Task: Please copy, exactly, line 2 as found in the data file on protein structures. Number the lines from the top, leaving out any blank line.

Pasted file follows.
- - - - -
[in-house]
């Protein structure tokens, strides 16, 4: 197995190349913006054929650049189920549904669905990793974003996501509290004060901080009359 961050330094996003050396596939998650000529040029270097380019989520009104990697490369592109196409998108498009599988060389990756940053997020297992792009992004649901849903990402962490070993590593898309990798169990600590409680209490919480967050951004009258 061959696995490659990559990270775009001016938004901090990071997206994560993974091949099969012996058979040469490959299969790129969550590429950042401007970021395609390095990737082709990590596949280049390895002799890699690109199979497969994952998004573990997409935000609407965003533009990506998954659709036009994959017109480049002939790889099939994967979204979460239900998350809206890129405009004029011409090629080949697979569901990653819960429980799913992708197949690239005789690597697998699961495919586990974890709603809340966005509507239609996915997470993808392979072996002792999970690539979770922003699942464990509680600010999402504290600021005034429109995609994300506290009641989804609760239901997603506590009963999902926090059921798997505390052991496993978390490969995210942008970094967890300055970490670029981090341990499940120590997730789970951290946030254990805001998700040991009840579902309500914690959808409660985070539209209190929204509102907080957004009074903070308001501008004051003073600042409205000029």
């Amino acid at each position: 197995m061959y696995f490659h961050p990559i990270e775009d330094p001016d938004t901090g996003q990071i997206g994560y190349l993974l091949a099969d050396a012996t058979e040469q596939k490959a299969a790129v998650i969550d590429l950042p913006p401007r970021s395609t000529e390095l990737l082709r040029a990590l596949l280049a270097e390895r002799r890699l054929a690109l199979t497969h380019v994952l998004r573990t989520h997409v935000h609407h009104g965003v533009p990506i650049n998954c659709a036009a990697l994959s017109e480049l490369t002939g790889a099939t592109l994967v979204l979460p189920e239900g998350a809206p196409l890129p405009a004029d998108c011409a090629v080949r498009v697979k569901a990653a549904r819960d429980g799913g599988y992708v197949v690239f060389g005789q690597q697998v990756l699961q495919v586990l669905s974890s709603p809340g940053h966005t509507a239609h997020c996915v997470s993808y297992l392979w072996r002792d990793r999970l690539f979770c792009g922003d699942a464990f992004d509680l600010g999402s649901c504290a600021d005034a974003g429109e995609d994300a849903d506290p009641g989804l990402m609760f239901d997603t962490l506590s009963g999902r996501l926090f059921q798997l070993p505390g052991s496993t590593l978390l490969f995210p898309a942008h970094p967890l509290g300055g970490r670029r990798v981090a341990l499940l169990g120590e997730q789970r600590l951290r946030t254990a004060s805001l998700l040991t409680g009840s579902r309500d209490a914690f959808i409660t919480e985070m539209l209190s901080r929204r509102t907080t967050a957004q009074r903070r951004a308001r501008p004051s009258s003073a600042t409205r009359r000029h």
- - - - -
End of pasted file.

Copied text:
């Protein structure tokens, strides 16, 4: 197995190349913006054929650049189920549904669905990793974003996501509290004060901080009359 961050330094996003050396596939998650000529040029270097380019989520009104990697490369592109196409998108498009599988060389990756940053997020297992792009992004649901849903990402962490070993590593898309990798169990600590409680209490919480967050951004009258 061959696995490659990559990270775009001016938004901090990071997206994560993974091949099969012996058979040469490959299969790129969550590429950042401007970021395609390095990737082709990590596949280049390895002799890699690109199979497969994952998004573990997409935000609407965003533009990506998954659709036009994959017109480049002939790889099939994967979204979460239900998350809206890129405009004029011409090629080949697979569901990653819960429980799913992708197949690239005789690597697998699961495919586990974890709603809340966005509507239609996915997470993808392979072996002792999970690539979770922003699942464990509680600010999402504290600021005034429109995609994300506290009641989804609760239901997603506590009963999902926090059921798997505390052991496993978390490969995210942008970094967890300055970490670029981090341990499940120590997730789970951290946030254990805001998700040991009840579902309500914690959808409660985070539209209190929204509102907080957004009074903070308001501008004051003073600042409205000029």